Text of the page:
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NJBIZ Power 100: N-Z

Phil Norcross
Phil Norcross
It’s been eight years since South Jersey Democratic Party leader George Norcross’ younger brother and Jeff Michaels, former chief of staff to Republican Gov. Donald DiFrancesco, formed Optimus Partners LLC. Their founding goal: advising private businesses and other organizations looking to invest in New Jersey or expand their current holdings or operations in the state. Optimus has since become one of the leading lobbying firms in the state, with clients including the Casino Association of New Jersey.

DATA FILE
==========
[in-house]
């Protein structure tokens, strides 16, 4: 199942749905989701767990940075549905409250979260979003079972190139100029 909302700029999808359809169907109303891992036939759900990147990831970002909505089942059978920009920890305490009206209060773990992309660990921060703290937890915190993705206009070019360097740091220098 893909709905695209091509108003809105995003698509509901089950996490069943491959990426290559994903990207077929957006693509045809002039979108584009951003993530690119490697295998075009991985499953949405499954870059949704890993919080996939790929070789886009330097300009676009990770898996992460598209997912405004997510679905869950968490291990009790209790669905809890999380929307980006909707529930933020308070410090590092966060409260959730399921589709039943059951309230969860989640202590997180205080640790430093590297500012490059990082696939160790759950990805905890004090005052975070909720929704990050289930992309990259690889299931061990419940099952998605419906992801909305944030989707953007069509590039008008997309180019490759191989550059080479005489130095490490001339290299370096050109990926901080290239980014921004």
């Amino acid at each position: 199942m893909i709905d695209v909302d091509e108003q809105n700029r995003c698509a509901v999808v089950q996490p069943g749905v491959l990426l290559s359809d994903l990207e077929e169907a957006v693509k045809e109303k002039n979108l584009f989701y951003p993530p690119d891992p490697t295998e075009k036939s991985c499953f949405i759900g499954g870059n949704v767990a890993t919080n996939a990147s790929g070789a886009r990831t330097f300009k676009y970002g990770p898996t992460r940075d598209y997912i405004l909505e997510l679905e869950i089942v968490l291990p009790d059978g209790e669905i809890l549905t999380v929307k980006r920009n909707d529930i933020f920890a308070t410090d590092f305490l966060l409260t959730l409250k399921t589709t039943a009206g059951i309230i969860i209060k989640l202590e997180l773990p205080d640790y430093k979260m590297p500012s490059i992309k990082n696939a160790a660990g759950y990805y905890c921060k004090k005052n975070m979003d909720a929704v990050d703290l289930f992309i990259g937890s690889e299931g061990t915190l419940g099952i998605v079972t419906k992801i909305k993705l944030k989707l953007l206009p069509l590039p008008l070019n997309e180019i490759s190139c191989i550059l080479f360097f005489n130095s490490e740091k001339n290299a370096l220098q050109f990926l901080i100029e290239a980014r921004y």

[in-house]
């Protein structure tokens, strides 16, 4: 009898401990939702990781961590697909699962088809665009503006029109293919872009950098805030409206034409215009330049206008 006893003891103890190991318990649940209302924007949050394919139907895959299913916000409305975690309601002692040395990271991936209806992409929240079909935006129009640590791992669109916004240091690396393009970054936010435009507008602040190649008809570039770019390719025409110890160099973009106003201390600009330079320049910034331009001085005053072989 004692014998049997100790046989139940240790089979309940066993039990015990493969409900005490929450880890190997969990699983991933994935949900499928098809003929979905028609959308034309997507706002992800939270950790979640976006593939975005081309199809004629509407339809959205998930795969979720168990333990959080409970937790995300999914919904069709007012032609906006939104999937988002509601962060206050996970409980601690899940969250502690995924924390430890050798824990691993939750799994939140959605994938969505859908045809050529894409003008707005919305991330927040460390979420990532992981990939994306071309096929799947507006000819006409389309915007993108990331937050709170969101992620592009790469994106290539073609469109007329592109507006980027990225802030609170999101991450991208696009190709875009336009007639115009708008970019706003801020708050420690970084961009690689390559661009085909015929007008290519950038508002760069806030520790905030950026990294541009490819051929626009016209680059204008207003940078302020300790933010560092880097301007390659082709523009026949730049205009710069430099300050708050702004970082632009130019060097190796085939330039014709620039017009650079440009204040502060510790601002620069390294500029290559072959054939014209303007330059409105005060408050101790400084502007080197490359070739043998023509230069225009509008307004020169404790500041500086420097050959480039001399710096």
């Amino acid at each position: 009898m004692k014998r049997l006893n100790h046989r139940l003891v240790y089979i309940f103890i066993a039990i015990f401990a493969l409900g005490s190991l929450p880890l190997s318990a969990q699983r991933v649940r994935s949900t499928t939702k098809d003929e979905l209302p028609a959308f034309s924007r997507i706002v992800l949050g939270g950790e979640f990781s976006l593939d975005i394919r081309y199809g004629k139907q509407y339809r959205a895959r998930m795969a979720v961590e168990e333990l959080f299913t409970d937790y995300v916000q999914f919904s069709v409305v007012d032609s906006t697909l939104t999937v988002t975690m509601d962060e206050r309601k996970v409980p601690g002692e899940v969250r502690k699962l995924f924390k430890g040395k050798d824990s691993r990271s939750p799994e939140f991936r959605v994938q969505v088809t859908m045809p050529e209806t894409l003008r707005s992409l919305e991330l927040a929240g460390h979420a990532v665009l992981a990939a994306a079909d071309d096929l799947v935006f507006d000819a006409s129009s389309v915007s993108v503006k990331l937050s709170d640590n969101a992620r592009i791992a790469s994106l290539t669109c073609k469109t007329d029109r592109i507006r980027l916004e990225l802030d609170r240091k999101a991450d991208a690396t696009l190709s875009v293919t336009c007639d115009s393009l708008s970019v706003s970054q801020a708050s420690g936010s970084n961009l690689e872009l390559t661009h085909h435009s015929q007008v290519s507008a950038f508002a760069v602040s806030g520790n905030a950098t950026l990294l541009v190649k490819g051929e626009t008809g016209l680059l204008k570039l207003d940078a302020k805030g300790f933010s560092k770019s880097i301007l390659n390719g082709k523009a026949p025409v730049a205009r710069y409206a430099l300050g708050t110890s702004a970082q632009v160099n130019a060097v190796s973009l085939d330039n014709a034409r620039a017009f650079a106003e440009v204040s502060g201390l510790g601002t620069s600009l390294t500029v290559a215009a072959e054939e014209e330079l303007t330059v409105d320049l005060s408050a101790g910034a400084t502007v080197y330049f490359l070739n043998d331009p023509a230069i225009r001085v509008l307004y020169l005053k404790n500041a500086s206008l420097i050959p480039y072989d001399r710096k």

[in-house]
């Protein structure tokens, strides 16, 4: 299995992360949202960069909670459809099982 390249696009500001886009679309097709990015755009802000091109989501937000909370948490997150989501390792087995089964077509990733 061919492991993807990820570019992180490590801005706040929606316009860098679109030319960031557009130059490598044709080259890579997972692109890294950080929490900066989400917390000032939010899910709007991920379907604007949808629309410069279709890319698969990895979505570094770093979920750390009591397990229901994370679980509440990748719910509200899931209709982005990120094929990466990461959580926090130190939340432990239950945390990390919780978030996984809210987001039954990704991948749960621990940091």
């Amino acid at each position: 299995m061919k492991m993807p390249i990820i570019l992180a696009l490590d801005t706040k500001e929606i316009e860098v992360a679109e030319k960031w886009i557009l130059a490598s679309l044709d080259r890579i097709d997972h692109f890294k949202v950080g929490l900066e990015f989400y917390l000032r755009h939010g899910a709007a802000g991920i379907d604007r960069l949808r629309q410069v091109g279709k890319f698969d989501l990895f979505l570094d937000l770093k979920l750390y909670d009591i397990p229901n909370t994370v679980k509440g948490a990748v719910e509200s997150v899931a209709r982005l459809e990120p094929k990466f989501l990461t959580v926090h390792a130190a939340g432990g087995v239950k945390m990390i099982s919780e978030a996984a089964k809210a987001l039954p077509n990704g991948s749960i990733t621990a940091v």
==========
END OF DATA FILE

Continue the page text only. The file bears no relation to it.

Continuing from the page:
It’s been eight years since South Jersey Democratic Party leader George Norcross’ younger brother and Jeff Michaels, former chief of staff to Republican Gov. Donald DiFrancesco, formed Optimus Partners LLC. Their founding goal: advising private businesses and other organizations looking to invest in New Jersey or expand their current holdings or operations in the state. Optimus has since become one of the leading lobbying firms in the state, with clients including the Casino Association of New Jersey. It’s no surprise the New Jersey Devils and Philadelphia 76ers each find themselves on an upswing this season and likely for campaigns to come. CEO O’Neil and President Weber have associated themselves with a seasoned basketball man in Bryan Colangelo and Stanley Cup winner in Ray Shero to make the 76ers and Devils, respectively, making those teams ones to watch. Meantime, the Prudential Center in Newark continues to be one of the most active venues in the U.S. with an array of world-class events. With O’Neil and Weber at the helm, Newark is leading the charge in New Jersey as the place for top-flight entertainment. For the CEO of RWJBarnabas Health, it’s not enough that the hospital system continues to be one of the largest and most powerful entities in the state. And its partnership with Rutgers University’s Cancer Institute this year allowed it to become one of the biggest cancer treatment providers in the tri-state region. But Ostrowsky says RWJBarnabas’ biggest accomplishment this year has been working with various community leaders to launch its social determinant program. “This is a pillar of our strategy going forward,” he said. The program seeks to make communities healthier by improving employment, increasing access to healthy foods and improving living conditions. The system has committed to hiring 350 people in Newark, and it recently launched a “boot camp” to train the unemployed for full-time careers. As president of the New Brunswick Development Corp., Paladino has set the standard for what it means to develop a town in New Jersey — some might even say the U.S. His ability to orchestrate public and private partnerships has continued to change New Brunswick’s skyline for the last couple of decades. In 2017, Paladino and the New Brunswick Development Corp. broke ground on 1.8 million square feet of mixed-use space near the New Brunswick Performing Arts Center. Elsewhere, among other cities he’s involved in transforming, Paladino is helping to marshal clear progress at Atlantic City’s $225 million Atlantic City Gateway Project. Indeed, it’s Paladino’s consistent leadership skills that place him among the power elite. Chief innovation officer at Hackensack Meridian Health, Pecora continues to earn his reputation as one of the true innovators when it comes to health care delivery in the state. Among many accomplishments, Pecora integrated the technology he launched, called Cancer Outcomes Tracking and Analysis, with IBM’s artificial intelligence to tackle cancer care. He also helped HMH’s John Theurer Cancer Center become the first hospital to offer bundled payment options to breast cancer patients in sync with Horizon Blue Cross and Blue Cross and Blue Shield. Pecora also became the first doctor to win the Dr. Sol J. Barer Award for Vision, Innovation and Leadership from BioNJ in February. Platkin is chief counsel to Gov. Phil Murphy, having served as policy director during the gubernatorial campaign. So while he advises the state’s new chief executive on legal questions, he also will play a key role in helping to shape the administration’s policy initiations. Platkin has a long-standing working relationship with Murphy; he was part of the progressive New Way for New Jersey group Murphy organized in 2015 when he first began jockeying to run for governor. As a practicing attorney, Platkin worked at Debevoise & Plimpton LLP in New York and also held a position at The Brookings Institution. In 2013, he joined the campaign team of New Jersey Sen. Cory Booker. He’s vice president and Eastern regional manager of the Laborers International Union of North America, an organization he’s been a member of for 60 years. If that doesn’t make him a powerful enough, Pocino today oversees activities affecting 40,000 union laborers in New Jersey, Delaware, New York City, Long Island and Puerto Rico. He’s credited with boosting the region’s stature within the 550,000-member international with initiatives such as establishing a regional organizing fund, the international’s first-ever. This is a guy who knows what he’s doing, with the membership muscle to back up his directives. ADP CEO sounds a little bit like a nursery rhyme, which is funny since Rodriquez is chief exec of a company that makes company payroll as easy as 1-2-3. One of the most prominent Cuban-Americans in the nation’s CEO ranks, Rodriguez is considered a leading example of the kind of executive diversity that’s been too slow in coming but sure to expand. He’s led the payroll-processing company since 2011 after arriving at the company two years earlier. The Harvard MBA is a member of the Business Roundtable and Economic Club of New York. Oh, and if you’re a fan of CNBC, you’ll know him as a regular guest dishing on Wall Street and public companies like Nasdaq-listed ADP. Saker, of Saker ShopRite, owns a bigger piece of the Wakefern Food Corp. pie than any other owner in the co-op. His 31 stores employ 9,500 people, and in 2016 his grocery empire was worth an estimated $1.91 billion. He also owns Holmdel-based Dearborn Market, a purveyor of fine foods and home and garden fare. Saker chairs the New Jersey Food Council, the leading alliance of food retailers and their suppliers. That and his philanthropy — Saker ShopRite donates millions of dollars to 1,300 local charities annually — proves his investment in New Jersey goes far beyond the walls of his grocery stores. The Bergen Democrat has served in the state Senate since 2003. He chairs the Budget and Appropriations Committee, giving him a tight grip on the purse strings, and also serves on the Higher Education, Judiciary Committee and Legislative Oversight committees. If that wasn’t enough to keep him busy, the engineer by training also is chief operating officer of general contractor and construction company Joseph M. Sanzari Inc. Sarlo is among the members of the newly formed Economic and Fiscal Policy Working Group, whose mandate is to analyze government efficiency, spending and taxation, and come up with recommendations for how to overhaul future funding. Schwartz became managing member of Chiesa, Shahinian and Giantomasi PC in 2016 after 30-plus years with the law firm’s Corporate & Securities Group. He is one of the state’s go-to attorneys for counsel on mergers, acquisitions and project finance and practices in the areas of corporate and securities, mergers and acquisitions, banking and finance, and health care and hospital law. CSG serves a diverse cross-section of clients, from Fortune 100 companies to family-run businesses. And since Schwartz stepped up as managing member, CSG’s practice areas have swelled. The firm launched a Professional Liability Group this year and a Food & Beverage Group in 2017. A year earlier, it added Equipment Leasing and Hedge Funds groups. The CEO of the New Jersey Innovation Institute, a corporation of the New Jersey Institute of Technology, applies NJIT’s intellectual and technological resources to challenges identified by industry partners. Through its Innovation Labs (iLabs), NJII brings NJIT expertise to key economic sectors, including health care delivery systems, biopharmaceutical production, civil infrastructure, defense and homeland security, and financial services. Sebastian became CEO after 15 years leading research at NJIT, during which time the R&D enterprise grew to over $110 million, placing NJIT fifth among all polytechnic universities in the country, and fourth among all universities in patent productivity. Hackensack Meridian Health recently became the first member of NJII’s Ideation Program for Healthcare. The CEO of New Jersey Business & Industry Association wants to know what her constituents are thinking and therefore uses a variety of platforms to make sure the nation’s largest employer organization has the ear of the 20,000 member businesses and million-plus employees it represents. Issues such as health care costs, increases to the minimum wage and outmigration of millennials are routinely under study at NJBIA, whose membership is dominated by small businesses. Her understanding of business and government — she received a bachelor’s in political science from Rutgers University — made her uniquely qualified to assume her post in 2014. Siekerka served for six years as president and CEO of the Mercer (County) Regional Chamber of Commerce, the second-largest regional chamber in the state, where she significantly grew membership and revenue. Smith, co-founder of the law firm Smith Mullen, made headlines in 2016 as the attorney who represented Fox News anchor Gretchen Carlson in her sexual harassment case against the network and its late chairman and CEO Roger Ailes, settling for a sum of $20 million. But she’s been fighting and winning employment law cases for almost 30 years. Her repertoire includes landmark cases like Seddon v. DuPont, in which the New Jersey Supreme Court established that a victim of retaliation for whistleblowing is entitled to economic damages if the retaliation causes disability. Smith’s legal reputation indeed precedes her; she recently appeared on MSNBC’s “The Beat with Ari Melber” to discuss porn star Stormy Daniels’ alleged tryst with President Trump. Anyone who has the ear of George Norcross and Jared Kushner has got some juice. That’s Sommer, the CEO of Awsom Associates and an adviser and confidante to anyone that matters in Democratic politics in New Jersey. Now running his own communications, government relations and public affairs firm, Sommer has seemingly done it all: senior adviser to Jersey City Mayor Steve Fulop; president of Rock Entertainment Group; president of Observer Media Group, overseeing business operations for such properties as The New York Observer and PolitickerNJ; and partner and executive vice president of national PR firm MWW. Sommer also lectures at the Rutgers University Bloustein School of Planning and Public Policy, where in 2011 he was awarded Alum of the Year. Spencer has seen and done it all in a career than spans four decades as a carpenter, union officer, community activist and elected official. The dapper Philadelphia native was elected second general vice president of the United Brotherhood of Carpenters in 2015. But it was 40 years earlier when he got his start in the working world as a union carpenter. Using his increasing stature in the union as political base, Spencer served for a period as a Camden County Freeholder, and he continues to be a prominent fixture in state politics. You know you’ve entered Newark when you see the majestic 20-story, 740,000-square-foot Prudential Financial tower. The financial services company is the city’s bellwether corporate entity, and it’s led by Strangfeld, who has been chairman and CEO since 2008 and helped it grow to $1.4 trillion in managed assets as of the end of 2017. Prudential earned the No. 1 ranking in Fortune’s 2018 listing of the World’s Most Admired Companies, its third consecutive year atop the Insurance: Life and Health category. Strangfeld chairs the board of the New Jersey Performing Arts Center and serves as a member of the board of Memorial Sloan Kettering Cancer Center. Insiders agree Gov. Murphy’s pick for CEO of the New Jersey Economic Development Authority will be a power player in the state for some time. The reason: He will help shape and execute the governor’s agenda over the direction the EDA takes under Murphy. The governor has spoken at length about the role of government in attracting industry to the state, noting he favored attracting and keeping jobs in the state with more than economic incentives. So many expect the EDA to evolve in line with those expectations, and it will be Sullivan’s role to see that evolution through. With $1.4 billion in annual sales and 2,500 products on the market, Goya Foods, the Unanue family business, is the largest Hispanic-owned food company in the U.S. and one of the biggest private companies in New Jersey. Bob Unanue serves as its president and Peter Unanue as executive vice president. After opening their Jersey City headquarters in 2015, the company invested $250 million in facilities throughout the state. Goya has roughly 3,500 employees worldwide, but it’s New Jersey where its heart and soul resides. Its Goya Gives portfolio benefits myriad New Jersey-based organizations with real homegrown help — including 100,000 pounds of food it donates each month to Community FoodBank of New Jersey. The executive director of Fair Share Housing Authority recently scored a victory in Mercer County that’s set to nudge the needle further in the state’s effort to create affordable housing settlements. Walsh and FSHA continue to play a large role in how residential development takes place in the state. Simply put, no affordable housing settlement is being undertaken without the FSHA having a say. And in a broader sense, both FSHA and Walsh could play a role in the retention and growth of the state’s working economy. As such, Walsh and Fair Share Housing Authority hold significant sway in the future of New Jersey. Weldon is well-accustomed to wielding a high level of corporate influence. Not yet 50, he’s already served as president of Bell Labs for five years. He holds a dual role as chief technology officer of Finnish tech company Nokia, now the corporate parent of Murray Hill-based Nokia Bell. Toting a doctorate in physical chemistry from Harvard University and a computer-science whiz at undergrad alma mater King’s College London, Weldon hit his professional stride running, rising quickly through the research ranks at Bell and other innovation centers in the company. In 2016, he was awarded the New Jersey Medal for Science and Technology. This is a fellow with a limitless future, which should carry powerfully positive benefits for his home state as well. Ted Zangari, a member of the law firm Sills Cummis & Gross, continues to be one of the most prominent attorneys in the state for his role in policy and commercial real estate. He has led the Smart Growth Coalition, is a member of the New Jersey Chamber of Commerce’s executive committee and the Rutgers Center for Real Estate, and continues to do work with the state’s top developers. And when it comes time to forge positions on important industry issues, Zangari is likely to have had his opinion heard by the state’s top business leaders. Like co-founder Adam Kaufman, the managing partner of Kaufman Zita Group had for years worked for a long list of New Jersey lawmakers. So it was a natural when the two formed their lobbying firm in 2007. In the ensuing 10 years, Kaufman Zita doubled its annual revenue and now ranks as the No. 4 contract lobbying firm by revenue in the state. The firm’s clients have included a wide range of companies, from RWJBarnabas Health and New Jersey Chamber of Commerce to the Brewers Guild of New Jersey. Zita began her lobbying career with the Chemical Industry Council of New Jersey.